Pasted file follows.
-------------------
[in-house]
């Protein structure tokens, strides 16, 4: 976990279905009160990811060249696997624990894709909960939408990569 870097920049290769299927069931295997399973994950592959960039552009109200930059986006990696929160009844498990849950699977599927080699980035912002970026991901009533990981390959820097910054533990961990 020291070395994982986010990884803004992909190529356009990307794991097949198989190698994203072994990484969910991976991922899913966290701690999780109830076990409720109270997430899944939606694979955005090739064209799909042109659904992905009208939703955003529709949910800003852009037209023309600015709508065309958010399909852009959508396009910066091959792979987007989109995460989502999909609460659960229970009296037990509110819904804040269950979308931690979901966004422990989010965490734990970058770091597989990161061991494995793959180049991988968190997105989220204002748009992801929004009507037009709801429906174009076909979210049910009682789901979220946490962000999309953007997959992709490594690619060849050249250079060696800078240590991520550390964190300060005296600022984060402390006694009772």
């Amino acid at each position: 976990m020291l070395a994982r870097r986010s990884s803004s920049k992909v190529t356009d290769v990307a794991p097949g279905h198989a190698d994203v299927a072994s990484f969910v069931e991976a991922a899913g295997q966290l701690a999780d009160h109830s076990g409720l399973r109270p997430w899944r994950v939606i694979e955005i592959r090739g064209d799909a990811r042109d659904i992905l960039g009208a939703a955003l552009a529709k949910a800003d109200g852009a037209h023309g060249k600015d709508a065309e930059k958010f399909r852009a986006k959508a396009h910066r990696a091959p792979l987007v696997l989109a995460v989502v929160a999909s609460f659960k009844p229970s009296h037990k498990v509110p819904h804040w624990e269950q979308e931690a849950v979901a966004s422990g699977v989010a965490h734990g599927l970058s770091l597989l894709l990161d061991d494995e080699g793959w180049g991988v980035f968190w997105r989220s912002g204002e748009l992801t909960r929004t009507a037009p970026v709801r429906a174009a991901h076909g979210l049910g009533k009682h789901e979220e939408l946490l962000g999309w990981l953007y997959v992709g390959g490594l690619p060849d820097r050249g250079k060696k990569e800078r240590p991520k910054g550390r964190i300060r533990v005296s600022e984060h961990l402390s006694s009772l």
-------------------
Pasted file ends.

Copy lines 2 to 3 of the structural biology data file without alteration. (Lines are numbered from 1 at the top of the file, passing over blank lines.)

């Protein structure tokens, strides 16, 4: 976990279905009160990811060249696997624990894709909960939408990569 870097920049290769299927069931295997399973994950592959960039552009109200930059986006990696929160009844498990849950699977599927080699980035912002970026991901009533990981390959820097910054533990961990 020291070395994982986010990884803004992909190529356009990307794991097949198989190698994203072994990484969910991976991922899913966290701690999780109830076990409720109270997430899944939606694979955005090739064209799909042109659904992905009208939703955003529709949910800003852009037209023309600015709508065309958010399909852009959508396009910066091959792979987007989109995460989502999909609460659960229970009296037990509110819904804040269950979308931690979901966004422990989010965490734990970058770091597989990161061991494995793959180049991988968190997105989220204002748009992801929004009507037009709801429906174009076909979210049910009682789901979220946490962000999309953007997959992709490594690619060849050249250079060696800078240590991520550390964190300060005296600022984060402390006694009772």
């Amino acid at each position: 976990m020291l070395a994982r870097r986010s990884s803004s920049k992909v190529t356009d290769v990307a794991p097949g279905h198989a190698d994203v299927a072994s990484f969910v069931e991976a991922a899913g295997q966290l701690a999780d009160h109830s076990g409720l399973r109270p997430w899944r994950v939606i694979e955005i592959r090739g064209d799909a990811r042109d659904i992905l960039g009208a939703a955003l552009a529709k949910a800003d109200g852009a037209h023309g060249k600015d709508a065309e930059k958010f399909r852009a986006k959508a396009h910066r990696a091959p792979l987007v696997l989109a995460v989502v929160a999909s609460f659960k009844p229970s009296h037990k498990v509110p819904h804040w624990e269950q979308e931690a849950v979901a966004s422990g699977v989010a965490h734990g599927l970058s770091l597989l894709l990161d061991d494995e080699g793959w180049g991988v980035f968190w997105r989220s912002g204002e748009l992801t909960r929004t009507a037009p970026v709801r429906a174009a991901h076909g979210l049910g009533k009682h789901e979220e939408l946490l962000g999309w990981l953007y997959v992709g390959g490594l690619p060849d820097r050249g250079k060696k990569e800078r240590p991520k910054g550390r964190i300060r533990v005296s600022e984060h961990l402390s006694s009772l």